A perspective from Oregon’s mid-Willamette Valley

Does this look like a swamp?

Written June 28th, 2016 by Hasso Hering
I there's evidence of hydric soils, I didn't see it under all that bark.

If there’s evidence of hydric soils, I didn’t see it under all that bark.

You’re looking at the playground in Albany’s Sunrise Park.  But it’s more than that. It’s also an exhibit in the story of how bureaucracy expands when it’s allowed to distort a well-intended law.

For at least three years, Albany has intended to restore Sunrise Park. In 2013 it announced its intention to use federal antipoverty money to help pay for the project because the park, just south of Sunrise School, is in one of the city’s poorest census tracts. But so far, this project to improve the lives of residents by making the park safer, more fun to use and less prone to vandalism has been held up.

The reason for the delay: Roughly half of the 3.16-acre park, including the playground area covered by a layer of bark mulch, has been designated as a “wetland” under the state’s definition. Like any level piece of ground in the Willamette Valley, part of the park probably collects a little rainwater in the winter and gets soggy enough to develop “hydric soil.” Under state rules the presence of such soils is one of the indicators that a wetland exists.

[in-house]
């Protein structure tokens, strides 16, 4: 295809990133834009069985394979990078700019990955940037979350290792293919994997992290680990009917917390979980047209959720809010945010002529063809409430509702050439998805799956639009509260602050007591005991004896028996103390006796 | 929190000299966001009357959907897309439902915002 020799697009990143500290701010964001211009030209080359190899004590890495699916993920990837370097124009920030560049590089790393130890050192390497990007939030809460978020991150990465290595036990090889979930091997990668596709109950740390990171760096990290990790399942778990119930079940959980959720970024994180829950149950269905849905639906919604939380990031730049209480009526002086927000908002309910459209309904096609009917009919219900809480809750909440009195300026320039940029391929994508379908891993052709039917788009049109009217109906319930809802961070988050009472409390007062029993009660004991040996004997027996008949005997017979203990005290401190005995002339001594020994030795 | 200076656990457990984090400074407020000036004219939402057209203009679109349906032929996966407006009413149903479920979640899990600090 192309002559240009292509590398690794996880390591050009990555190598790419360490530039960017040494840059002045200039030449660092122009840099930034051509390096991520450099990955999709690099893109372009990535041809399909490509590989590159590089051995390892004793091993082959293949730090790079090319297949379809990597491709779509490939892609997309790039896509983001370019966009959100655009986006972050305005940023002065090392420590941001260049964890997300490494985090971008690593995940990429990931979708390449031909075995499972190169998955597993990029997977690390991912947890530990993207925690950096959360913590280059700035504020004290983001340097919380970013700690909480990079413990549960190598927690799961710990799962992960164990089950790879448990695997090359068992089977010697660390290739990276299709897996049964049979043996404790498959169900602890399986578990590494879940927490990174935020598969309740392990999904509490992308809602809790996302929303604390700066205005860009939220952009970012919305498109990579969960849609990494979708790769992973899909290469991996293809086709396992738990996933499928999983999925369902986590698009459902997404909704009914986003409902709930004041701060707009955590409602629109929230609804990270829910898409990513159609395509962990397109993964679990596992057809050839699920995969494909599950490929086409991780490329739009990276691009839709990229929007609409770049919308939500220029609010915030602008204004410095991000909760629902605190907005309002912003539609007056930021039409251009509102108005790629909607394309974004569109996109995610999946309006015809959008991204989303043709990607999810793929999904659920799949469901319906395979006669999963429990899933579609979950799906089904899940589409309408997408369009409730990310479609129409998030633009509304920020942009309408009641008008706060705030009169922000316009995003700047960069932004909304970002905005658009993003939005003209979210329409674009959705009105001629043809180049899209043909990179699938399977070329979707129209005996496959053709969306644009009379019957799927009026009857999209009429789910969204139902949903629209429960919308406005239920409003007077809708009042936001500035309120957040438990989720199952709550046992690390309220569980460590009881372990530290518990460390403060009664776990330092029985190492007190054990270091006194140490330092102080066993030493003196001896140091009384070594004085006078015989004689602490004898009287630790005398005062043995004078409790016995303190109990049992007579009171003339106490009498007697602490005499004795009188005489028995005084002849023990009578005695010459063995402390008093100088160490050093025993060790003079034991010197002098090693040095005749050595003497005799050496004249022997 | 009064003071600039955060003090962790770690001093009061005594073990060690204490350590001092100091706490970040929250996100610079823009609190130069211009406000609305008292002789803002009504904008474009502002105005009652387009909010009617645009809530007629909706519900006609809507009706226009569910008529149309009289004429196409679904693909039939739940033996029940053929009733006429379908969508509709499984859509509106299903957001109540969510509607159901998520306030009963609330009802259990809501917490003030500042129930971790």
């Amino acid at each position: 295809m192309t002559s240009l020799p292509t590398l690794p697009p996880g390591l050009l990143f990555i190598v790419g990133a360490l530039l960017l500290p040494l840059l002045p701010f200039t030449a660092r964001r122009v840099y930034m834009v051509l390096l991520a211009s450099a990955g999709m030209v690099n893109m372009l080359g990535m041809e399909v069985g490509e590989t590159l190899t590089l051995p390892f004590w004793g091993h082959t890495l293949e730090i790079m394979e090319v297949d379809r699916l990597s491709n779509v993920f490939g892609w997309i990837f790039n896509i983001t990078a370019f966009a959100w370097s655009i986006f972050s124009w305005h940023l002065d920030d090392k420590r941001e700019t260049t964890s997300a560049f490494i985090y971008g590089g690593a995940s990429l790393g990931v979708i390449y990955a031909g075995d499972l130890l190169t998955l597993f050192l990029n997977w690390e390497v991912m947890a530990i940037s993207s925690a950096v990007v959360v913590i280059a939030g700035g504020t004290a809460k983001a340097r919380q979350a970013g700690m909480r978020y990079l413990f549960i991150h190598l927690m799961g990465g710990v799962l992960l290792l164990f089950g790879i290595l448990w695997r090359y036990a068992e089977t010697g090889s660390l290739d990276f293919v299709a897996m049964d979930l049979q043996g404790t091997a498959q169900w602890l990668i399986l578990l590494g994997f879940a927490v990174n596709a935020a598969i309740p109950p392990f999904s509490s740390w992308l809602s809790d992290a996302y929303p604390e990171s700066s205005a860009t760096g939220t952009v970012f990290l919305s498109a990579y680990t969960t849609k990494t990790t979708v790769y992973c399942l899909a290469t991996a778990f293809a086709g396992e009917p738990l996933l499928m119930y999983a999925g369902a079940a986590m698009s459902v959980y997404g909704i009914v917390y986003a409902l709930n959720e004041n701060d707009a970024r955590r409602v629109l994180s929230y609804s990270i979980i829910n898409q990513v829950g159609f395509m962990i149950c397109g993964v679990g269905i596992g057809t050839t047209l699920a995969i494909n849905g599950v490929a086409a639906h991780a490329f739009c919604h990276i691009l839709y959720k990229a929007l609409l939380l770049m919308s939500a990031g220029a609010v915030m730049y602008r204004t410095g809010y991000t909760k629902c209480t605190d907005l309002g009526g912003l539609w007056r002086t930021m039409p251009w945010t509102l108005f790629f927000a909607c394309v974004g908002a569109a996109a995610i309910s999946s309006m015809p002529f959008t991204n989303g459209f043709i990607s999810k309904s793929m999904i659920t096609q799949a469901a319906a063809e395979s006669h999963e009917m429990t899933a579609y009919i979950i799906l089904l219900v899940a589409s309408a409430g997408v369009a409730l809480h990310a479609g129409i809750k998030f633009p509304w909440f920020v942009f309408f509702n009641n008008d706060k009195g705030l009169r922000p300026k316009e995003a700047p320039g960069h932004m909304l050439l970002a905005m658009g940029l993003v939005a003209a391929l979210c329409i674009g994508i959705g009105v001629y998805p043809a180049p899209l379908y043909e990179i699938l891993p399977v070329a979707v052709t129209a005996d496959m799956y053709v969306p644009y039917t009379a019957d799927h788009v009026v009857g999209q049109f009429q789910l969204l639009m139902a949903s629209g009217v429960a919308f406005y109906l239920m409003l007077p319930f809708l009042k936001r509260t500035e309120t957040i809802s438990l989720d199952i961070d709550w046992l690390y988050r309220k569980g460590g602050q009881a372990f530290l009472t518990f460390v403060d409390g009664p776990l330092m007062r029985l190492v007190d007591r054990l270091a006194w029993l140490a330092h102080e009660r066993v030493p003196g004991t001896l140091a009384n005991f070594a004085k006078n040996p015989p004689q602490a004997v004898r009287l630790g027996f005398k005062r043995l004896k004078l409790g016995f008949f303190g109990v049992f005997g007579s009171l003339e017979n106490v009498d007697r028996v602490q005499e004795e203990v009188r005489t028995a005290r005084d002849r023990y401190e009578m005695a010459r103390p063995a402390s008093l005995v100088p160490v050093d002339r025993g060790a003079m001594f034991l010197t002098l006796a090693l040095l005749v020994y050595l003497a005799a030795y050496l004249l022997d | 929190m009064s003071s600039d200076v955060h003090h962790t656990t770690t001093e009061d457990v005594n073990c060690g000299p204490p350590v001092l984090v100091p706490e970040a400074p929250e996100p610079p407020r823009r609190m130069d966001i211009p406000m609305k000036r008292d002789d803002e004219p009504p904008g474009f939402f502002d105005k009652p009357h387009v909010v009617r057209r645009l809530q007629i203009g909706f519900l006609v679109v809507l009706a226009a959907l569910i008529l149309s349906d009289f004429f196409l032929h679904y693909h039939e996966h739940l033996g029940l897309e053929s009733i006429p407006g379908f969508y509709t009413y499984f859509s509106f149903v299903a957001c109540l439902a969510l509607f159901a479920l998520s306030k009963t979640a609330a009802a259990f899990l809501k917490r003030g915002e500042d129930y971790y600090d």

The city wants to establish a small parking area that would make the park easier for residents to reach and police to patrol. It also wants to replace and move the playground, judged to be out of date, and to make other improvements. It can’t do any of those things until it gets a permit from the Department of State Lands. The parks department could avoid the wetland issue if it changed its plans, but that would mean giving up to best way to meet the goal, which is a better and safer park for the neighborhood.

Parks and Recreation Director Ed Hodney told me the city is still dealing with the state, seeking a solution. But in the end, the city may have to spend some of the money for the park project to buy credits in a so-called wetlands bank. (This is what Albany had to do for its new police station site. Albany paid Eugene $164,307 for credits, the price of covering up 2.86 acres of wetlands.)

The state is acting under a law (ORS 196.795-990), which requires people to get a permit if they “plan to remove or fill materials in waters of the state.” There is no water in Sunrise Park, just as there is no water on the police site. So what’s the deal? The deal is that over time, the intent of the law has been turned upside down. In these cases it now deals not with water but with land.

The state explains: “The purpose of the law, enacted in 1967, is to protect public navigation, fisheries and recreational uses of the waters.” If that was the purpose, and it was a good one, where does the department get off declaring that “‘waters of the state’ include wetlands on private and public land.” Especially when those alleged wetlands have no bearing on navigation, fisheries and water sports?